Vecchi faithfully recounted the pope’s talk about a new creation, and also cited Paul VI’s remark.

But the headline put those words in Francis’ mouth, and that became the story.
The Italian version of the Huffington Post picked it up next and ran an article quoting Francis as saying “We will go to heaven with the animals” and contending that the pope was quoting St. Paul – not Pope Paul – as making that statement to console a boy who lost his dog. (That story, by the way, is nowhere in the Bible.)
The urban legend became unstoppable a week later when it was translated into English and picked up by the British press,which cited St. Paul as saying that “One day we will see our animals again in (the) eternity of Christ,” while it has Francis adding the phrase: “Paradise is open to all God’s creatures.”
Fueling the meme was the fact that Francis was photographed accepting a gift of two donkeys from a company promoting the use of donkey milk for infants allergic to cow’s milk – and Francis said his own mother gave him donkey’s milk as a baby.
Social media and other media outlets then picked up the story, further conflating the statements and the chronology. It became a hot mess of a story that was also sparking another theological debate by a pope who was known for prompting controversy.
When The New York Times went with the story, along with input from ethicists and theologians, it became gospel truth.
Television programs discussed the pope’s theological breakthrough, news outlets created photo galleries of popes with cute animals, and others used it as a jumping off point to discuss what other religions think about animals and the afterlife. At America magazine, the Rev. James Martin wrote an essay discussing the theological implications of Francis’ statements and what level of authority they may have. It was all very interesting and illuminating, but based on a misunderstanding.
A number of factors probably contributed to this journalistic train wreck:
  • The story had so much going for it: Francis took his papal name from St. Francis of Assisi, the patron saint of environmentalism who famously greeted animals as brothers and sisters.
  • Pope Francis is also preparing a major teaching document on the environment, and almost since the day he was elected in 2013 he has stressed the Christian duty to care for creation.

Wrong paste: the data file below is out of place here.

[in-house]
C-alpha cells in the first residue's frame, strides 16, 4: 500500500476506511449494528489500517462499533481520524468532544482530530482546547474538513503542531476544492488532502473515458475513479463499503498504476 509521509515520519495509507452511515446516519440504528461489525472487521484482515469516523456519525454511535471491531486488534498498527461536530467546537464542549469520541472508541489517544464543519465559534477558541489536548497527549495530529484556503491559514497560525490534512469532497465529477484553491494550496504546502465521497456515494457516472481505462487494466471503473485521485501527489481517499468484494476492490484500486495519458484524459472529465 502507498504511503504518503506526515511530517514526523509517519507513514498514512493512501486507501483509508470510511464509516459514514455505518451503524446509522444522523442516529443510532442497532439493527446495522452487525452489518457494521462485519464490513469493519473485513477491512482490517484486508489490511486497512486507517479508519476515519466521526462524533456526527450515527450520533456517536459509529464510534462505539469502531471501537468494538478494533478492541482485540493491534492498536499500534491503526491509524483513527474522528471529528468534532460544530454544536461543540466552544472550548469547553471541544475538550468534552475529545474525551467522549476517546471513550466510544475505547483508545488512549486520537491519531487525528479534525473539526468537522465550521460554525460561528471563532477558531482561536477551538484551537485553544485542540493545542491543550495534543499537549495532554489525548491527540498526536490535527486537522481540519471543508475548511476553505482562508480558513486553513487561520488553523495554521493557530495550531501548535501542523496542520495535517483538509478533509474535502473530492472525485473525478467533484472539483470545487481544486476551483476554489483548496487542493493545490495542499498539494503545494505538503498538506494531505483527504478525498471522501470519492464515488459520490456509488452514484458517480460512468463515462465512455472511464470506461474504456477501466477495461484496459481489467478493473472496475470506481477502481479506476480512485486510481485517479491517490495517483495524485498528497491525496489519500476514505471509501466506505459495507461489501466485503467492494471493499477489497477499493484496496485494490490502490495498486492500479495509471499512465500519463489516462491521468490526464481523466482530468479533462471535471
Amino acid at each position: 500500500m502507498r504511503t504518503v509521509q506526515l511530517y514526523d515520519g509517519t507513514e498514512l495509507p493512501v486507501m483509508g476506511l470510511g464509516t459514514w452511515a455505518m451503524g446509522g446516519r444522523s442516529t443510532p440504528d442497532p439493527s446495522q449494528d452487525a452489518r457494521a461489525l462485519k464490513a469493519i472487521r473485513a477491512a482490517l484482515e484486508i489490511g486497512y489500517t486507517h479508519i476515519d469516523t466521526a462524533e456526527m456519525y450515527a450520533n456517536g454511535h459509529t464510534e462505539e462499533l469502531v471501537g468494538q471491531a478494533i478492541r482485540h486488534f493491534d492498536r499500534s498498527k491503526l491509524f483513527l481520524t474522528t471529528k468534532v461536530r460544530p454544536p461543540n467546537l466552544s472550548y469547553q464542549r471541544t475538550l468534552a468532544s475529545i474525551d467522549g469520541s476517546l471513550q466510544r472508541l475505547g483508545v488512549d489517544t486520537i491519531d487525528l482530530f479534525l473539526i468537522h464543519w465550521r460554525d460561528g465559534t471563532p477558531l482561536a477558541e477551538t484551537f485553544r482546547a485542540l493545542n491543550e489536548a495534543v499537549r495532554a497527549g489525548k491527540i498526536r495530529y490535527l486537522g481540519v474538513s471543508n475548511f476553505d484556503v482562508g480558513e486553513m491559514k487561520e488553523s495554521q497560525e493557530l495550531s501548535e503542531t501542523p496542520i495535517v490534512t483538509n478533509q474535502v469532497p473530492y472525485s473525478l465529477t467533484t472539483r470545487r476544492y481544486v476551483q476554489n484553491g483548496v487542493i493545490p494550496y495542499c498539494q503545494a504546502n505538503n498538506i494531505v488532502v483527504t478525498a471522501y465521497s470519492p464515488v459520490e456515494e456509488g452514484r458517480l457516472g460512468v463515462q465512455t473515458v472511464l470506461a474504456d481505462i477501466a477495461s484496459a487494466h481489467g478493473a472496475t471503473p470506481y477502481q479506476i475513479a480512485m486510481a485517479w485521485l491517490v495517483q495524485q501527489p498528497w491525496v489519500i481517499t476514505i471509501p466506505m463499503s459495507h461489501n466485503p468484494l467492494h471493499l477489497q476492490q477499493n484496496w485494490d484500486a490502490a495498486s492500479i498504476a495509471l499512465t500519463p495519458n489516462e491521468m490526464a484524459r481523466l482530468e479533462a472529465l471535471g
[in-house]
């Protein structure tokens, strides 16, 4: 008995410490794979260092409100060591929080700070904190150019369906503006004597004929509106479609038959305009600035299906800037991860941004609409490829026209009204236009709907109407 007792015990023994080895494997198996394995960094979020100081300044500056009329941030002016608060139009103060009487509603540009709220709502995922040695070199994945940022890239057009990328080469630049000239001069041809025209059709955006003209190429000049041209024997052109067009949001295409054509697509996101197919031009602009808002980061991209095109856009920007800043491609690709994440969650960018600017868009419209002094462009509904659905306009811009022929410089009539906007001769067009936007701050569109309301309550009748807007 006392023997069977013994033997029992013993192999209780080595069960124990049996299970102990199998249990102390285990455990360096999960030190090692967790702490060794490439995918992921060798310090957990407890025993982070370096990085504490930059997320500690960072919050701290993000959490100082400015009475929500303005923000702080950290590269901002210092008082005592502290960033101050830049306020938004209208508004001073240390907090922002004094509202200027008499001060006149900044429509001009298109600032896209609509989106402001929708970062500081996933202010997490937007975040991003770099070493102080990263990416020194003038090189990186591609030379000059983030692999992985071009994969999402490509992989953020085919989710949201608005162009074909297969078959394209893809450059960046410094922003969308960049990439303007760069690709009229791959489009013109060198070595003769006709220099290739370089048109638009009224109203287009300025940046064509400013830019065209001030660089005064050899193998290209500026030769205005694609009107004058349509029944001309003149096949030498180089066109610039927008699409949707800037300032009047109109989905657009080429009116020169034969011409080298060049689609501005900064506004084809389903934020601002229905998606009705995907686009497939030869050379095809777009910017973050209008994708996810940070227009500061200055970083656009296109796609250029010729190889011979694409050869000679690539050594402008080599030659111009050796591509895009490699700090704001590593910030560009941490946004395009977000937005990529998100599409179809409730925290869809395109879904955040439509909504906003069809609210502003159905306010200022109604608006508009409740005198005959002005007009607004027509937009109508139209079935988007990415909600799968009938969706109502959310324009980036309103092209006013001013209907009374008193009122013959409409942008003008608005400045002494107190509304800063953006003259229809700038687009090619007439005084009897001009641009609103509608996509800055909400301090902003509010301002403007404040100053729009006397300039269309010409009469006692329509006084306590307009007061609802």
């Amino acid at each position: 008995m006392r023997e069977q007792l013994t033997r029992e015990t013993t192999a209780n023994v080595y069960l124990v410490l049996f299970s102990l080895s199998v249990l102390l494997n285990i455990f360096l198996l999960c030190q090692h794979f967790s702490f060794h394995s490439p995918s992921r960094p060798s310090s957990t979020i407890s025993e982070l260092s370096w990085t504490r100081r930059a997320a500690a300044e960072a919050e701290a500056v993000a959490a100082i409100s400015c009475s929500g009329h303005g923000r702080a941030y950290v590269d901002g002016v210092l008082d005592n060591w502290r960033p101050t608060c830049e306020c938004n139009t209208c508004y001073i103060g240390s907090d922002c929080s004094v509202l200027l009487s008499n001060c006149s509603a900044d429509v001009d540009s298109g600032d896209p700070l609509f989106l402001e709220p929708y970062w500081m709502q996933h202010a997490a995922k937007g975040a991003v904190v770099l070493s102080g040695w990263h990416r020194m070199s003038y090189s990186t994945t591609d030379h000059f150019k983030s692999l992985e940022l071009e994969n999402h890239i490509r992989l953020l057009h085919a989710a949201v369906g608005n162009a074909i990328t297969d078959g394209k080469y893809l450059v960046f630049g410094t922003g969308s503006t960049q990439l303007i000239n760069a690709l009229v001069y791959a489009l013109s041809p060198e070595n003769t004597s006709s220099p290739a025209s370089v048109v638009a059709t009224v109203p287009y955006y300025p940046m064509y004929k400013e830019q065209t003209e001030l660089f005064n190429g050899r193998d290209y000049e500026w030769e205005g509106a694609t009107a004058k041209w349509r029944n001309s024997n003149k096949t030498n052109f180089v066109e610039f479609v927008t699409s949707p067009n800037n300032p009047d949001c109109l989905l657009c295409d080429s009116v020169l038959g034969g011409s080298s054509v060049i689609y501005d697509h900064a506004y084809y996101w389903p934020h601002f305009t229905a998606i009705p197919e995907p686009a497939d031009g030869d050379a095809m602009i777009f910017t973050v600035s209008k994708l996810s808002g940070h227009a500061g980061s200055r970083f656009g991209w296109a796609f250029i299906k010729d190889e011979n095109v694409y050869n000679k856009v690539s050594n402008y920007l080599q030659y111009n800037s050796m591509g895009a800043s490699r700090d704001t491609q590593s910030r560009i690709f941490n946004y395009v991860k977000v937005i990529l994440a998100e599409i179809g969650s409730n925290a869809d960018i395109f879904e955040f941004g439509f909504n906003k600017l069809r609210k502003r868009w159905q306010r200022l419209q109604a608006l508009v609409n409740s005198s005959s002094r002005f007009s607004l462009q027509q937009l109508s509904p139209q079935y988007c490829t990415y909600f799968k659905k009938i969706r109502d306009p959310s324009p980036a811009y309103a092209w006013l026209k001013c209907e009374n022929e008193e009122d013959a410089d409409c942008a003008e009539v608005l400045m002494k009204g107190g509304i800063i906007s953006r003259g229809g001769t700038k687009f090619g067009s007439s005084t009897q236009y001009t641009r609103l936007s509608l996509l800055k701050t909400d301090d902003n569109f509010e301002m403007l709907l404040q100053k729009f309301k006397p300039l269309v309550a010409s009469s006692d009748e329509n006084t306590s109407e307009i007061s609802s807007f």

• Francis also blessed a blind man’s guide dog shortly after he was elected, an affecting image that was often used in connection with these latest reports of his concern for animals.
  • Moreover, the media and the public are so primed for Francis to say novel things and disregard staid customs that the story was too good to check out; it fit with the pattern.
In most accounts, Francis’ comments were also set against statements by his predecessor, Benedict XVI, who insisted that animals did not have souls. That apparent contrast fit a common narrative pitting the more conservative Benedict against the ostensibly liberal Francis.

That may be true in some areas, but probably not when it comes to animals.
Adding insult to injury, the Times article cited St. John Paul II as saying in 1990 that animals have souls and are “as near to God as men are.” But that, too, was a misquote, as media critic Dawn Eden explained at the website GetReligion.
On the other hand, there should have been warnings signs: Francis has frowned at the modern tendency to favor pets over people, and he has criticized the vast amounts of money spent by wealthy societies on animals even as children go hungry.
In addition, the pope’s huge popularity has led to at least one other instance of myth-making: news reports last year said that Francis was sneaking out of the Vatican at night to feed the homeless around Rome.
The pope personally debunked that rumor in an interview last March, saying the idea “has never crossed my mind” and that “depicting the pope to be a sort of superman, a type of star, seems offensive to me.”
Maybe he’ll have to give another interview to deflate this latest story, and to offer his real thoughts on pets and paradise.

2 comments:

  1. Maybe some day soon Francis will say what his humble religion, Judaism, teaches, that Goyim and animals have the same kind of animal soul (nefesh) and that neither Goyim or animals have a divine soul (neshama) which all 'Jews,' even mass murderering 'Jews', have. And also, that the matriarch of dark skinned people is a dog.

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  2. 'Dogie Heaven' theology has been tossed around quite a bit for about the last 20 years or so. I remember a cute pen and ink cartoon of a dog standing on a cloud and gazing up at St. Peter at the Pearly gate as he inquires,
    "Does this mean I get my testicles back ?"